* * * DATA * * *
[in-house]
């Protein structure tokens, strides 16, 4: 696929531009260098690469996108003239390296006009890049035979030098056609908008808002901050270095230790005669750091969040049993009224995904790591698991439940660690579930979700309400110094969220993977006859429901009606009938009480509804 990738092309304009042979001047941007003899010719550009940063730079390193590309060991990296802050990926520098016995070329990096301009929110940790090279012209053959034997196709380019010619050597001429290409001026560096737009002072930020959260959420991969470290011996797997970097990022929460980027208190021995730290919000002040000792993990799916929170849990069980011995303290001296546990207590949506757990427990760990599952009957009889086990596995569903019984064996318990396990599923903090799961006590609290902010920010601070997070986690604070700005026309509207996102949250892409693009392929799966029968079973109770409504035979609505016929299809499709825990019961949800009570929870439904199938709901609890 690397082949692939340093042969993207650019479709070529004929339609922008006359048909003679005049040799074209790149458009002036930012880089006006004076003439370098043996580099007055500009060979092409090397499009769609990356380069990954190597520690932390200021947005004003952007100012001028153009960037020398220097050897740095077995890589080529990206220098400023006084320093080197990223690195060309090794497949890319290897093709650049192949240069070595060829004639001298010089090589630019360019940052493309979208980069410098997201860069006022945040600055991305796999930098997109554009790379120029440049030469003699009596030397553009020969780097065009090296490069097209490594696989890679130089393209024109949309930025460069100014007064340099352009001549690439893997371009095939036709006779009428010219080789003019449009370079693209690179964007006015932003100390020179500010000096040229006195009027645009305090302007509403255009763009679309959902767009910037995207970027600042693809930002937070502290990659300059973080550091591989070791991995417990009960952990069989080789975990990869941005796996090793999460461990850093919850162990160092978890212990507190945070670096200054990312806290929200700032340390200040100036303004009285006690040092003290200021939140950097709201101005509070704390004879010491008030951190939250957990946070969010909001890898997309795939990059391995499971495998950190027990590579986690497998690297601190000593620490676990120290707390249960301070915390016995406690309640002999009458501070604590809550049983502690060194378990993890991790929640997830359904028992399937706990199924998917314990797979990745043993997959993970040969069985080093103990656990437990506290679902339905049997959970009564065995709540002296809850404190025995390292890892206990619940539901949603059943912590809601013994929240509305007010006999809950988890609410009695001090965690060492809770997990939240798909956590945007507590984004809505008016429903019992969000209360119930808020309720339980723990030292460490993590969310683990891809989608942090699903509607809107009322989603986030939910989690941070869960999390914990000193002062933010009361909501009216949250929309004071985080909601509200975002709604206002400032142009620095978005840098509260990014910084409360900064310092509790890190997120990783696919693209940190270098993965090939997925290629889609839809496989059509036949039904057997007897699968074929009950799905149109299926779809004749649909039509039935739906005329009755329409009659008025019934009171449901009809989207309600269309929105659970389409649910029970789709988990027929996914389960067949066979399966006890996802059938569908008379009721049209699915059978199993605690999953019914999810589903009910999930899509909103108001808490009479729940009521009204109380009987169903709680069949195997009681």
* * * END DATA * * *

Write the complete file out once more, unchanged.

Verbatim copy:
[in-house]
């Protein structure tokens, strides 16, 4: 696929531009260098690469996108003239390296006009890049035979030098056609908008808002901050270095230790005669750091969040049993009224995904790591698991439940660690579930979700309400110094969220993977006859429901009606009938009480509804 990738092309304009042979001047941007003899010719550009940063730079390193590309060991990296802050990926520098016995070329990096301009929110940790090279012209053959034997196709380019010619050597001429290409001026560096737009002072930020959260959420991969470290011996797997970097990022929460980027208190021995730290919000002040000792993990799916929170849990069980011995303290001296546990207590949506757990427990760990599952009957009889086990596995569903019984064996318990396990599923903090799961006590609290902010920010601070997070986690604070700005026309509207996102949250892409693009392929799966029968079973109770409504035979609505016929299809499709825990019961949800009570929870439904199938709901609890 690397082949692939340093042969993207650019479709070529004929339609922008006359048909003679005049040799074209790149458009002036930012880089006006004076003439370098043996580099007055500009060979092409090397499009769609990356380069990954190597520690932390200021947005004003952007100012001028153009960037020398220097050897740095077995890589080529990206220098400023006084320093080197990223690195060309090794497949890319290897093709650049192949240069070595060829004639001298010089090589630019360019940052493309979208980069410098997201860069006022945040600055991305796999930098997109554009790379120029440049030469003699009596030397553009020969780097065009090296490069097209490594696989890679130089393209024109949309930025460069100014007064340099352009001549690439893997371009095939036709006779009428010219080789003019449009370079693209690179964007006015932003100390020179500010000096040229006195009027645009305090302007509403255009763009679309959902767009910037995207970027600042693809930002937070502290990659300059973080550091591989070791991995417990009960952990069989080789975990990869941005796996090793999460461990850093919850162990160092978890212990507190945070670096200054990312806290929200700032340390200040100036303004009285006690040092003290200021939140950097709201101005509070704390004879010491008030951190939250957990946070969010909001890898997309795939990059391995499971495998950190027990590579986690497998690297601190000593620490676990120290707390249960301070915390016995406690309640002999009458501070604590809550049983502690060194378990993890991790929640997830359904028992399937706990199924998917314990797979990745043993997959993970040969069985080093103990656990437990506290679902339905049997959970009564065995709540002296809850404190025995390292890892206990619940539901949603059943912590809601013994929240509305007010006999809950988890609410009695001090965690060492809770997990939240798909956590945007507590984004809505008016429903019992969000209360119930808020309720339980723990030292460490993590969310683990891809989608942090699903509607809107009322989603986030939910989690941070869960999390914990000193002062933010009361909501009216949250929309004071985080909601509200975002709604206002400032142009620095978005840098509260990014910084409360900064310092509790890190997120990783696919693209940190270098993965090939997925290629889609839809496989059509036949039904057997007897699968074929009950799905149109299926779809004749649909039509039935739906005329009755329409009659008025019934009171449901009809989207309600269309929105659970389409649910029970789709988990027929996914389960067949066979399966006890996802059938569908008379009721049209699915059978199993605690999953019914999810589903009910999930899509909103108001808490009479729940009521009204109380009987169903709680069949195997009681």